Most photographed of all the tombstones were the three graves of the two McLaury brothers (Tom and Frank) and colleague Billy Clanton, killed in the infamous gunfight with the Earp Brothers and Doc Holliday. Also nearby was the grave of the Clanton’s patriarch, Ike Clanton, who was killed in an Indian ambush.

BordelloOur room at Tombstone Monument Ranch was in a recreated old West town, with wooden sidewalks and dirt roads. Ours bore the title “Miss Kitty’s Bordello,” while others were “Jail,” “Post Office,” “Saloon” and “Newspaper.”  The décor was in keeping with the Old West motif, but thankfully the plumbing was indoors and quite modern!  The bed was also extremely comfortable for a bordello.

One of my favorite events at the ranch was breakfast with Arizona Bill, whose stories about prospecting in the desert and the treasures he’d found over the years were fascinating. His Cowboy Breakfast, cooked over a campfire, was really good.

Bill served thick slabs of bacon, sausage, cheesy and spicy scrambled eggs, hash browns, biscuits and sausage gravy with some strong coffee.  arizona bill

Bill also told us about Tombstone’s founder Frank Schieffelin, whose impressive cone-shaped monument and grave could be seen down the road from the ranch. The story goes that while Frank was serving with the army during the Indian wars he started going into the desert, searching for “rocks.”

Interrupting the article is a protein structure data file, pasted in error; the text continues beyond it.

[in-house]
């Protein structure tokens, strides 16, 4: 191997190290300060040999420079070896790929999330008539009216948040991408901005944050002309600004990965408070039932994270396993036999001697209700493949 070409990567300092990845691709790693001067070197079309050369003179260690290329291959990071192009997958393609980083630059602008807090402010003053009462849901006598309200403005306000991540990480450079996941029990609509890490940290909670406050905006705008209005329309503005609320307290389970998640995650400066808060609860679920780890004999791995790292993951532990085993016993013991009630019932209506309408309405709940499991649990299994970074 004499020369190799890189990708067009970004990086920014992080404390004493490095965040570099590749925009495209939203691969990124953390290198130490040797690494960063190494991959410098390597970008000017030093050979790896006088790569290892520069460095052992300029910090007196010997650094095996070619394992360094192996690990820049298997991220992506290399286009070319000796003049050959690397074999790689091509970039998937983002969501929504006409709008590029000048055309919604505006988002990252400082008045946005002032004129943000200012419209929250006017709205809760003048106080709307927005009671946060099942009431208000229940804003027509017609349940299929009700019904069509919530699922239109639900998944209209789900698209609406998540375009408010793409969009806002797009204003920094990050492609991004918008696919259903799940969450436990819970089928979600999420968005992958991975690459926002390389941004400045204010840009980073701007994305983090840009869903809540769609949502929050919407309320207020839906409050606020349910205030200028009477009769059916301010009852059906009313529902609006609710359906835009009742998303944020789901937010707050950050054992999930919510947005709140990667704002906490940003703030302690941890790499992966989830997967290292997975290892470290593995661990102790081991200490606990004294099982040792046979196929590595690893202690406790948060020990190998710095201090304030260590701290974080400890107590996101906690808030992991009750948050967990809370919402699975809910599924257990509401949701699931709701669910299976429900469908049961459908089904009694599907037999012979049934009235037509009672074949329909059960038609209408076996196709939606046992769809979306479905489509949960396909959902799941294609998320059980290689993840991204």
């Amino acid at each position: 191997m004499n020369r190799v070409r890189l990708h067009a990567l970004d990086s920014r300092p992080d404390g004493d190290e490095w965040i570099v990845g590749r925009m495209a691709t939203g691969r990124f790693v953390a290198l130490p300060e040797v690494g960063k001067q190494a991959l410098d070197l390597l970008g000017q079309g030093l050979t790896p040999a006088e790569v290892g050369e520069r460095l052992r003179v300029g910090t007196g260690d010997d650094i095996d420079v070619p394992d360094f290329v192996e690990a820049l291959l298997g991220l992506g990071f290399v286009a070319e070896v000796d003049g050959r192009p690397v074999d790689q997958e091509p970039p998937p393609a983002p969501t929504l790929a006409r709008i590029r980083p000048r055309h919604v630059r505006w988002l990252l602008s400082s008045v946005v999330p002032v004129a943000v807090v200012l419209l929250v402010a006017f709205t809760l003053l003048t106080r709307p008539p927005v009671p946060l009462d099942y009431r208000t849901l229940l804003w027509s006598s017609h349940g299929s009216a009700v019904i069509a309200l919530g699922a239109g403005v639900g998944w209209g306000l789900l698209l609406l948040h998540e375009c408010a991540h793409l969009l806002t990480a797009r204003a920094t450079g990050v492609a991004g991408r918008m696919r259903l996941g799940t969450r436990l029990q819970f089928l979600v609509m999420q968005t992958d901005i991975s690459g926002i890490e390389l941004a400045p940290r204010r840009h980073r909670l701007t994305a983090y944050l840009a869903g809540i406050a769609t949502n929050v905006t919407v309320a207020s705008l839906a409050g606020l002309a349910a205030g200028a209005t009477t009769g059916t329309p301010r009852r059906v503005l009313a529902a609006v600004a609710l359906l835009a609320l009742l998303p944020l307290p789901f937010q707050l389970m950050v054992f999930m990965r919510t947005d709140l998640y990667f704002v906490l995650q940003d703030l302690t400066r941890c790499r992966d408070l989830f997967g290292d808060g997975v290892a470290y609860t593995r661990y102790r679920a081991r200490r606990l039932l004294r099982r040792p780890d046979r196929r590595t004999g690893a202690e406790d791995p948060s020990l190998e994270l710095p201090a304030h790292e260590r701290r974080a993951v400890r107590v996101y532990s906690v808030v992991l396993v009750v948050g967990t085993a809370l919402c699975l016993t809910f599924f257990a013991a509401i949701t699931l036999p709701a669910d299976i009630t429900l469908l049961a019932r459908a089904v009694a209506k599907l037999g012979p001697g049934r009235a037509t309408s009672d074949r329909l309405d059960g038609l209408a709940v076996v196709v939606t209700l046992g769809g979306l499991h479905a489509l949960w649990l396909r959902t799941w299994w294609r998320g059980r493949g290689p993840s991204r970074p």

His fellow soldiers scoffed at him, saying the “only rock you’ll find out there is your own tombstone.” But finding a huge silver mine, Frank had the best revenge of all by becoming quite wealthy, naming his mine “Tombstone.”

Frank Schieffelin monumentHe named the town he founded in 1879 “Tombstone” too.  At the peak of silver fever started by his mine, the town had a population of 7,500.  It was probably much larger since only white males over the age of 21 were counted in the census.

Tombstone earned the title The Town Too Tough To Die, and is now home to 1,500 residents.  It’s also the site of numerous events throughout the year, including Wyatt Earp Days in May.

When Frank died, he asked to be buried under the huge rock monument he designed just outside town.  Trail rides from Tombstone Monument Ranch visit the monument each day.  The Monument Ranch is located in Cochise County, with a great view of the Dragoon Mountains.  Various packages and activities are available for couples or groups who are interested in going back in time to revisit the days of the Old West.

After several sunny, relaxing days at the ranch, we loaded up the Toyota with a few more souvenirs from Tombstone. It was time to turn our trusty Toyota back towards Texas.  After a road trip of 2,300 miles, we were all in need of refueling.

Far from being able to cross the Grand Canyon or Tombstone off our list of places to explore, we are now talking about going back…soon!